Work on PipeWire camera support started in 2021 and was done by Michael Olbrich (Pengutronix). He submitted a huge change to Chromium to add this support and had trouble finding a reviewer because there was actually no one who knew anything about PipeWire in the Chromium project. I actually saw his change request by accident, but we got in touch and decided to move this to WebRTC instead, because having it lower in the stack means we would get it automatically in other browsers, like Firefox. Michael attended a meeting we used to have regularly for screen sharing support in WebRTC and we discussed how to implement PipeWire camera support in WebRTC instead and how to reuse some of the code we already had for screen sharing to avoid code duplication. After a few submitted and reverted reviews (usually when things break Chromium parts that are not covered by CI, happened to me many times), we ended up with PipeWire camera support in WebRTC (talking about the beginning of this year).

Journey to PipeWire camera support in Firefox

Up to recently, my work has mostly been 95% WebRTC and 5% Chromium, but I have not been familiar with Firefox at all (not counting WebRTC backports). I actually started fixing screen sharing support in there first before moving to camera, because I noticed a few issues after Firefox (finally) did a WebRTC rebase to some of the newer versions. They’ve actually started doing monthly WebRTC rebases, which is really a good thing and I’m glad to see that happening. Anyway, even though Firefox has more recent WebRTC these days, when I started in February, there was still no PipeWire camera support at all because WebRTC was still a few months behind, so I had to backport all the patches and make them work with Firefox. Only then I could finally start working on the actual PipeWire camera support from WebRTC. Working on the backports, I was still working in the WebRTC space, so everything was somewhat familiar. Implementing the actual PipeWire support was a different story and took me some extra time to understand how everything works. This includes camera API on the WebRTC side, camera support on the Firefox side, and I also had to learn all the APIs specifically used in Firefox, but admittedly, learning about new things is fun too. After some tries and errors it started to work and I was able to share my camera using the PipeWire camera backend from WebRTC. You have to trust me that the picture below is not using the V4L2 backend.

I went ahead and submitted my WebRTC backports and the PipeWire camera backend implementation for review to Firefox. Unfortunately, I was told that the code where I placed my implementation could also be used by the WebRTC Javascript API, which is used by bots to check for camera presence on the client side, which I didn’t know as someone who just recently started working on camera support. This was a problem because we get PipeWire access through xdg-desktop-portal and this involves showing a dialog to the user asking for camera access. Showing a camera request dialog randomly to the user would not be a good experience. Going back to the drawing board, I talked to Andreas Pehrson (Mozilla/WebRTC). Andreas was a great helper and we came up with a solution on how to implement it properly in Firefox and avoid things like I’ve mentioned before. This time it involved some re-org changes in WebRTC, where I split the xdg-desktop-portal and PipeWire implementations for PipeWire video capture, so we can request camera access in Firefox only when appropriate and only do the PipeWire stuff in the backend assuming the access was granted. So I did implement it again, this time according to what we agreed on with Andreas and it worked.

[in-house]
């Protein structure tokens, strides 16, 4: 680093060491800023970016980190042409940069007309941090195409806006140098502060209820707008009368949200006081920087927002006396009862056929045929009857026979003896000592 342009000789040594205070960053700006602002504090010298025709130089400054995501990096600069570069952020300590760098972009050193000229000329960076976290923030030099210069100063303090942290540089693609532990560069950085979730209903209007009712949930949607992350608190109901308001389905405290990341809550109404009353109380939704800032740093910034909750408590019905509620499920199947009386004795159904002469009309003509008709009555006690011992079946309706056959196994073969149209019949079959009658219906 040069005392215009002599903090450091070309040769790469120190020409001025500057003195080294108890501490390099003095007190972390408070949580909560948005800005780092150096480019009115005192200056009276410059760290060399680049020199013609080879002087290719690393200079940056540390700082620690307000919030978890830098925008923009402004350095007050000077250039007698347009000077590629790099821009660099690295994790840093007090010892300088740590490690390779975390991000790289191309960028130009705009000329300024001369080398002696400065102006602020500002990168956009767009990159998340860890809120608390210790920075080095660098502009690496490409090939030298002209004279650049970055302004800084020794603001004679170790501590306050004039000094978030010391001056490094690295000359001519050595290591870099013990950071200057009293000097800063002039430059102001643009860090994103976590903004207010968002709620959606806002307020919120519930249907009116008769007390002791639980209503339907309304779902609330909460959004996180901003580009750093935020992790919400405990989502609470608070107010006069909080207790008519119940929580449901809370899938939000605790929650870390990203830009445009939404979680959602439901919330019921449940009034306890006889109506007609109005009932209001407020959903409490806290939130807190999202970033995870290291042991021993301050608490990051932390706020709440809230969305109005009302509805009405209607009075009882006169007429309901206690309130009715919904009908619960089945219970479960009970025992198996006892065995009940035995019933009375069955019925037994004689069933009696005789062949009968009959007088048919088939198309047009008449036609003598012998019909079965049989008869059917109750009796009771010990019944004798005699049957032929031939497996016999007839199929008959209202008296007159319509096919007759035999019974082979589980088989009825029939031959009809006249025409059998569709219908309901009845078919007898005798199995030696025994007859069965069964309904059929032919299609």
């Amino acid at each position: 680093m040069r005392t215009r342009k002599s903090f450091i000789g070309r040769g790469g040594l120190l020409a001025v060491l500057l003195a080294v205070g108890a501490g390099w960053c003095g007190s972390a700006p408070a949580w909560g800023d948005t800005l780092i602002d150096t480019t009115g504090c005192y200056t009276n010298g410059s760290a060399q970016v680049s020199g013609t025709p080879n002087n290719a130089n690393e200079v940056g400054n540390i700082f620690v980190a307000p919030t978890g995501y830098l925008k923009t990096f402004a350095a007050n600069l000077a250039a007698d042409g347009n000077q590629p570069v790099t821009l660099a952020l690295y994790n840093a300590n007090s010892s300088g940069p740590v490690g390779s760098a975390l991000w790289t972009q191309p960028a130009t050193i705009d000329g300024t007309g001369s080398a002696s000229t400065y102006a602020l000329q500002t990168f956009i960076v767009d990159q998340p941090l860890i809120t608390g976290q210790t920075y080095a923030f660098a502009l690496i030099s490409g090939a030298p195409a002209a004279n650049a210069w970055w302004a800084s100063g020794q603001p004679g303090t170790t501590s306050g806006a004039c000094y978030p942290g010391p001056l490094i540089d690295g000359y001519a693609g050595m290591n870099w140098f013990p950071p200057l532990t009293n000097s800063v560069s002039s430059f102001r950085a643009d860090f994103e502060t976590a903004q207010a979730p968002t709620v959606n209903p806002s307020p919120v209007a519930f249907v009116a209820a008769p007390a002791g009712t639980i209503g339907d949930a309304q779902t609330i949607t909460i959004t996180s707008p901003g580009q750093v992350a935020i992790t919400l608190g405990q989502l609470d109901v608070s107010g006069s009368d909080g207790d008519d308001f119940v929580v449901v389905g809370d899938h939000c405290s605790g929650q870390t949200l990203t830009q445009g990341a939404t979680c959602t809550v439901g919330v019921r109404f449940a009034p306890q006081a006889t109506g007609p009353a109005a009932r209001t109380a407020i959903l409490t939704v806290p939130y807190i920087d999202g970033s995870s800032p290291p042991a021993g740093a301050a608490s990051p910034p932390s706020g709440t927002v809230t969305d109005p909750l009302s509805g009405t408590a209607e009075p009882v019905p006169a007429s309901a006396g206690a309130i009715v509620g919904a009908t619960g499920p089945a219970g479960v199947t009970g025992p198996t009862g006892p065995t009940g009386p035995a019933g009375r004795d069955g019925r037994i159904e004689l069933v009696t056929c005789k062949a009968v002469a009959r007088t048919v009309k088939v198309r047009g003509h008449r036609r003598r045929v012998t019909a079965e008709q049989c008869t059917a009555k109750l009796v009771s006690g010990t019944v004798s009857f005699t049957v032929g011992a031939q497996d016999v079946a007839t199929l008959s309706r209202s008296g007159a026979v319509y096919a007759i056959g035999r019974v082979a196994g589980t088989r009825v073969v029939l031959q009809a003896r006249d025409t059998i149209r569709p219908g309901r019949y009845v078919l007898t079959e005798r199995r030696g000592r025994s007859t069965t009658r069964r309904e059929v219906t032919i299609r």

This is now submitted for review again and hopefully this time it will only need some minor fixes and not a complete rewrite like before, and you will be able to try/use it sooner rather than later. The main change is submitted here, but it is accompanied by other changes with WebRTC backports or changes that make the backports buildable with Firefox. With the first version of the change, I had a Fedora COPR repository, but I had to discontinue it, because it was too hard to maintain it in a buildable state on top of a stable Firefox. But you can be sure that Fedora will be the very first consumer of these changes once they are merged.

Why do we need this?

For many reasons. I would recommend you to read a blog post from Christian Schaller, where everything is explained into the details and gives you more information about the camera stack. Main reasons are:

  • Security
    • Access to the camera must be granted by the user, so you can be sure that no one is using your camera behind your back.
  • Flexibility
    • Your camera can be accessed by multiple clients simultaneously.
  • Libcamera support
    • Needed for ARM devices or devices using ChromeOS

Chromium support

While support in WebRTC has been done already a few months ago, Chromium originally didn’t use WebRTC video capture API for camera support and for that reason it had to be added. Michael implemented it and it is still currently pending on review so currently both Chromium and Firefox are both implemented, but waiting for approval.

Future plans

Most importantly, I want to get everything merged and working seamlessly, but I’m already aware of some issues and missing functionality in the PipeWire backend in WebRTC. And we also have the same problem we used to have with screen sharing, which is that it’s not enabled by default, unit tested, and feature complete and these things take time fix.